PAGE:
Bottom line is a lot of people assume that taking a shok buff out will NOT effect reliability. Well, my 1996A2 and I are living proof that this is not the case.

Ultimately I'd like to get to the point where I don't care if my gun has a buff in it. I don't think that they will get torn up (never happened to me in 2,000 plus rounds), though they do wear faster when your recoil spring is getting weak (I replace this every 2,000 rounds).

I hate to say it, but of the two issues I think the FLGR one is more important (I'm an anti). What do you think, Shane, care to join me in a thread entitled "FLGR or Shok-Buff, if you only had to pick one issue and why"?


EDITED to fix code.

[This message has been edited by JacRyan (edited 08-09-2001).]
 

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AAAAAAAAAAAAAAAAAAAAAAAAAAAAAAAAAAAAAAAAA
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HHHHHHHENOUGH!!!!!!!!!!


SHEESH...how those two things can cause hours of time to be spent time after time always amazes me...

DoorDon't...

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I Like The Shade Too!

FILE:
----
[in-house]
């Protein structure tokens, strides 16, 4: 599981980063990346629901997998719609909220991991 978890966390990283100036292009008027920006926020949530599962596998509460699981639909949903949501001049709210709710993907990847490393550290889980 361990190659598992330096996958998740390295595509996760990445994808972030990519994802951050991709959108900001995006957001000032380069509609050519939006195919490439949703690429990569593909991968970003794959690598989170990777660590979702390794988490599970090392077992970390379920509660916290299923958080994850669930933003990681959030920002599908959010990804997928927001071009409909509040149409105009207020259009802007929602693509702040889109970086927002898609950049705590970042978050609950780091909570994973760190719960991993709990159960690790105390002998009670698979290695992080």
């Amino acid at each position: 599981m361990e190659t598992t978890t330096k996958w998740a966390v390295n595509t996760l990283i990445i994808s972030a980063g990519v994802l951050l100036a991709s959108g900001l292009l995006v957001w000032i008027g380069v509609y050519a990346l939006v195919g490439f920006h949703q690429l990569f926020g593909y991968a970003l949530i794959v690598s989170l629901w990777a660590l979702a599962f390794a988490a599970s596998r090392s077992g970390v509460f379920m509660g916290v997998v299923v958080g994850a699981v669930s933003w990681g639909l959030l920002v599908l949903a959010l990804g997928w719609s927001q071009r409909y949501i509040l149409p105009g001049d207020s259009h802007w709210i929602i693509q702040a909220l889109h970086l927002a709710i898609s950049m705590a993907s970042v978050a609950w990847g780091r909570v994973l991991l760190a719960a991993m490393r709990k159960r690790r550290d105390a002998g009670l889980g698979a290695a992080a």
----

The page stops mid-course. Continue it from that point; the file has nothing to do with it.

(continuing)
[This message has been edited by Havoc (edited 08-09-2001).]
 

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Originally posted by JacRyan:
What do you think, Shane, care to join me in a thread entitled "FLGR or Shok-Buff, if you only had to pick one issue and why"?


I'd love to join you Jac, but then I'd have to ram a pencil into my eyeball. I think the REAL answer is to start banning people who mention "FLGR" or "buff" - or even think about mentioning them!


As you can see, our pal gyp_c has already smashed a pencil into his ocular cavity, and is wiggling it around as we speak!
 

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I think that would be an autolobotomy.

I am new to shock buffers, only having one in my CQB. With 7500 rounds through it and regular changing of the buffs, I have yet to have a problem. Buff should be changed around 1000 or as visual inspection dictates. While down at Thunder Ranch in July, I did a straight run of over six hundred rounds without cleaning on a used buffer that had about 1450 rounds on it when I cleaned the gun and the buffer didn't look any worse than the ones I change at 1000.

I don't really understand Roshi's need to preach that having a shok buff could get you killed, especially now that we find out his experience is 15 years in the past.

Guys, let me borrow that pencil when you are through with it.
 

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Originally posted by David Joyal:
Got me wondering which would hurt worse - a FLGR w/buff or a pencil?
Don't start, David..........
 

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Thanks for all the input.

I'm going to order some new Wilson Shok Buffers and give them a try in my Delta Elite.

Not gonna touch the FLGR issue.